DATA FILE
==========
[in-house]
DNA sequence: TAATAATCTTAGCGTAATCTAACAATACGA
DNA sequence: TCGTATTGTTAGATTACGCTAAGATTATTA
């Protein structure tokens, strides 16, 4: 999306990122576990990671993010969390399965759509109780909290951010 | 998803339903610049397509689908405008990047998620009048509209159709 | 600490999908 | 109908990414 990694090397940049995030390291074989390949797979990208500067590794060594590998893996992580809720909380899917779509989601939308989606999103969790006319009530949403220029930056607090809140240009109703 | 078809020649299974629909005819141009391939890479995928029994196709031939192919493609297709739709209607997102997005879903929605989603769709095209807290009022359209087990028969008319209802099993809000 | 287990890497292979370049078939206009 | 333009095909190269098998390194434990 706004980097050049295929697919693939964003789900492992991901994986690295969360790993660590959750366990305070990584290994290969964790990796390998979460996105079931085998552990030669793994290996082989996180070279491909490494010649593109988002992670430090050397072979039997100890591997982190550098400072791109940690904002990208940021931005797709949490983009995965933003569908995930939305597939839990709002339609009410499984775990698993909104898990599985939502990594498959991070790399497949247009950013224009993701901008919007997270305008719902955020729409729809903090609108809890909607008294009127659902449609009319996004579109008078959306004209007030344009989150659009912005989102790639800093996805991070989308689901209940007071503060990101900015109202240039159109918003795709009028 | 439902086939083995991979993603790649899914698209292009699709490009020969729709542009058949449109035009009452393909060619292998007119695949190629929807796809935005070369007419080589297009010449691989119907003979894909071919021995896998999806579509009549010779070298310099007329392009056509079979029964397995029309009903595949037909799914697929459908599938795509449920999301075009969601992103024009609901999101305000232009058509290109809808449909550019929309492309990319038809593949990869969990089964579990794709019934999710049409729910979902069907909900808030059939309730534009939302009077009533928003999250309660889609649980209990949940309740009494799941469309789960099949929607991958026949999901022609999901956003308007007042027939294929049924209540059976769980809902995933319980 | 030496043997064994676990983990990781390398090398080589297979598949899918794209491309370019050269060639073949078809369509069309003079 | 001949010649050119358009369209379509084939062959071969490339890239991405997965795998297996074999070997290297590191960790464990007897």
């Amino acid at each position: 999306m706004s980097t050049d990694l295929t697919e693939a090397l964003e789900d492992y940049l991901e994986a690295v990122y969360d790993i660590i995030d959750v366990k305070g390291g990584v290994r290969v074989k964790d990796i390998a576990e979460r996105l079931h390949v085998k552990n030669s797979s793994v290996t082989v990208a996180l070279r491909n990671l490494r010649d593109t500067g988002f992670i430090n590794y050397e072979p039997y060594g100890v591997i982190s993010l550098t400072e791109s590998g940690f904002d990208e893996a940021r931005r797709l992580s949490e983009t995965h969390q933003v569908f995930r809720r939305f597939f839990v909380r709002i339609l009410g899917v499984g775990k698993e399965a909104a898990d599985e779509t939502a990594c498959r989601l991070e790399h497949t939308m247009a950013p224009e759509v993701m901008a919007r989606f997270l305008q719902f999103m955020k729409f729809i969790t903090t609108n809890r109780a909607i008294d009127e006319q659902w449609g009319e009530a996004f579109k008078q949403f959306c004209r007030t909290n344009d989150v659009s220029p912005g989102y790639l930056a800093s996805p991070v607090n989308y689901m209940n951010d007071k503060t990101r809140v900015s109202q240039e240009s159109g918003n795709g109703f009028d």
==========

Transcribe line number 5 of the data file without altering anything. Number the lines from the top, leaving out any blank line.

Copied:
């Amino acid at each position: 999306m706004s980097t050049d990694l295929t697919e693939a090397l964003e789900d492992y940049l991901e994986a690295v990122y969360d790993i660590i995030d959750v366990k305070g390291g990584v290994r290969v074989k964790d990796i390998a576990e979460r996105l079931h390949v085998k552990n030669s797979s793994v290996t082989v990208a996180l070279r491909n990671l490494r010649d593109t500067g988002f992670i430090n590794y050397e072979p039997y060594g100890v591997i982190s993010l550098t400072e791109s590998g940690f904002d990208e893996a940021r931005r797709l992580s949490e983009t995965h969390q933003v569908f995930r809720r939305f597939f839990v909380r709002i339609l009410g899917v499984g775990k698993e399965a909104a898990d599985e779509t939502a990594c498959r989601l991070e790399h497949t939308m247009a950013p224009e759509v993701m901008a919007r989606f997270l305008q719902f999103m955020k729409f729809i969790t903090t609108n809890r109780a909607i008294d009127e006319q659902w449609g009319e009530a996004f579109k008078q949403f959306c004209r007030t909290n344009d989150v659009s220029p912005g989102y790639l930056a800093s996805p991070v607090n989308y689901m209940n951010d007071k503060t990101r809140v900015s109202q240039e240009s159109g918003n795709g109703f009028d």